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Religion, Income Inequality, and the Size of the Government

Author

Listed:
  • Ceyhun Elgin
  • Turkmen Goksel
  • Mehmet Y. Gurdal
  • Cuneyt Orman

Abstract

Recent empirical research has demonstrated that countries with higher levels of religiosity are characterized by greater income inequality. We argue that this is due to the lower level of government services demanded in more religious countries. Religion motivates individuals to engage in charitable giving and this leads them to prefer making their contributions privately and voluntarily rather than through the state. To the extent that citizen preferences are reflected in policy outcomes, religiosity results in lower levels of taxes and hence lower levels of spending on both public goods and redistribution. Since measures of income typically do not fully take into account private transfers received, this increases measured income inequality. We formalize these ideas in a general equilibrium political economy model and also show that the implications of our model are supported by cross-country data.

Suggested Citation

  • Ceyhun Elgin & Turkmen Goksel & Mehmet Y. Gurdal & Cuneyt Orman, 2012. "Religion, Income Inequality, and the Size of the Government," Working Papers 1208, Research and Monetary Policy Department, Central Bank of the Republic of Turkey.
  • Handle: RePEc:tcb:wpaper:1208
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    References listed on IDEAS

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    Cited by:

    1. Ghassan, Hassan B., 2015. "A Consumer Model and Social Welfare Based on the Writings of Shibani (750-805 AD, 131-189 AH)," MPRA Paper 72441, University Library of Munich, Germany, revised 05 Mar 2016.
    2. Cagri S. Kumru & Saran Sarntisart, 2013. "Implications of Alternative Banking Systems," ANU Working Papers in Economics and Econometrics 2013-601, Australian National University, College of Business and Economics, School of Economics.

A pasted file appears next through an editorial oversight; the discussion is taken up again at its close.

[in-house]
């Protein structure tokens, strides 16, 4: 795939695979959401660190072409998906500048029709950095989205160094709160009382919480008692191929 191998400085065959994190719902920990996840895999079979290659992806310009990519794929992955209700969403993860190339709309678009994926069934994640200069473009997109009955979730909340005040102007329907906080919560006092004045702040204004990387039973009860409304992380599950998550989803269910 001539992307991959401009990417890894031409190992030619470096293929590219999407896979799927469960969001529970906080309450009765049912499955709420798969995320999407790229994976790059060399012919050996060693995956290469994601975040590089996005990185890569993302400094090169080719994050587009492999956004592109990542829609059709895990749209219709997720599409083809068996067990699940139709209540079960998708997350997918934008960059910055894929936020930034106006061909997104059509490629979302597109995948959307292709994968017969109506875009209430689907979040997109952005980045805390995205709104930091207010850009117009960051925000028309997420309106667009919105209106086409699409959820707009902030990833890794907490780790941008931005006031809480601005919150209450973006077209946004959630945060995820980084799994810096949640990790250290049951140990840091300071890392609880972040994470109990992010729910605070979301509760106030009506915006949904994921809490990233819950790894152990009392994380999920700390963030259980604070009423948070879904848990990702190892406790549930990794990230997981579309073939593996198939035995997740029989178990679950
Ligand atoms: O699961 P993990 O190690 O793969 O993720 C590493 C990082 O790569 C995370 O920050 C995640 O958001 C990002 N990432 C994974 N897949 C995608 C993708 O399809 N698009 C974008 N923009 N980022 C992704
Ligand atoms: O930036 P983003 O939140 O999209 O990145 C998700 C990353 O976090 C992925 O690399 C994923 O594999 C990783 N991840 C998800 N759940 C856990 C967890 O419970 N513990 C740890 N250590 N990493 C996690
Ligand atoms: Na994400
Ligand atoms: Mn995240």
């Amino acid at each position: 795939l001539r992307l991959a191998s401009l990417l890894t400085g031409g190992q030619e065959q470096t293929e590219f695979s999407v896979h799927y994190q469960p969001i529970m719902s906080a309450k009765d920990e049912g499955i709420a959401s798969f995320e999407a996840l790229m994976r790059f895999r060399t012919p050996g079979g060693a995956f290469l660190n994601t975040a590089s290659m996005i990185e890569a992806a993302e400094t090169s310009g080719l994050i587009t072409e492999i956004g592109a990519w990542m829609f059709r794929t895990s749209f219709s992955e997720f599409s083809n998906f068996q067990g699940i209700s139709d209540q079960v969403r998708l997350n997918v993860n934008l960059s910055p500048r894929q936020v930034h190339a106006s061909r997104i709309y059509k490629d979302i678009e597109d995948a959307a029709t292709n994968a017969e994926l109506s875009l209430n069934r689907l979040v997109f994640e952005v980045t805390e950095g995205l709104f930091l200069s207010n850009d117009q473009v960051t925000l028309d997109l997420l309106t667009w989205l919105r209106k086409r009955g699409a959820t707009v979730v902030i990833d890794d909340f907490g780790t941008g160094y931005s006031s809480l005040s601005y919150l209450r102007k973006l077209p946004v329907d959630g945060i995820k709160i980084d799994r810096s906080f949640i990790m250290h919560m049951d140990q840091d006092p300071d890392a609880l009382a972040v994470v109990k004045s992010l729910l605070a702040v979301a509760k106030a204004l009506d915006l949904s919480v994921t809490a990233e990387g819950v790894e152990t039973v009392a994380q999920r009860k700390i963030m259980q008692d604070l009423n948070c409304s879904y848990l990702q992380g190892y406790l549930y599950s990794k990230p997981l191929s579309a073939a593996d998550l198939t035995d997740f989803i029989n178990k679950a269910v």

3. repec:eee:ecmode:v:66:y:2017:i:c:p:42-60 is not listed on IDEAS
    4. Pittau, Maria Grazia & Farcomeni, Alessio & Zelli, Roberto, 2016. "Has the attitude of US citizens towards redistribution changed over time?," Economic Modelling, Elsevier, vol. 52(PB), pages 714-724.
    5. Brown, Sarah & Greene, William H. & Harris, Mark N. & Taylor, Karl, 2015. "An inverse hyperbolic sine heteroskedastic latent class panel tobit model: An application to modelling charitable donations," Economic Modelling, Elsevier, vol. 50(C), pages 228-236.
    6. Chen, Yangyang & Murgulov, Zoltan & Rhee, S. Ghon & Veeraraghavan, Madhu, 2016. "Religious beliefs and local government financing, investment, and cash holding decisions," Journal of Empirical Finance, Elsevier, vol. 38(PA), pages 258-271.
    7. repec:taf:oabmxx:v:3:y:2016:i:1:p:1212682 is not listed on IDEAS
    8. Kumru, Cagri S. & Sarntisart, Saran, 2016. "Banking for those unwilling to bank: Implications of Islamic banking systems," Economic Modelling, Elsevier, vol. 54(C), pages 1-12.
    9. Richard P.C. Brown & Gareth Leeves & Nichola Kitson & Prabha Prayaga, 2015. "Give and Take or Give and Give: Charitable Giving in Migrant Households," Discussion Papers Series 547, School of Economics, University of Queensland, Australia.

    More about this item

    Keywords

    religion; voluntary donations; taxation; redistribution; income inequality;

    JEL classification:

    • D63 - Microeconomics - - Welfare Economics - - - Equity, Justice, Inequality, and Other Normative Criteria and Measurement
    • H20 - Public Economics - - Taxation, Subsidies, and Revenue - - - General
    • Z12 - Other Special Topics - - Cultural Economics - - - Religion

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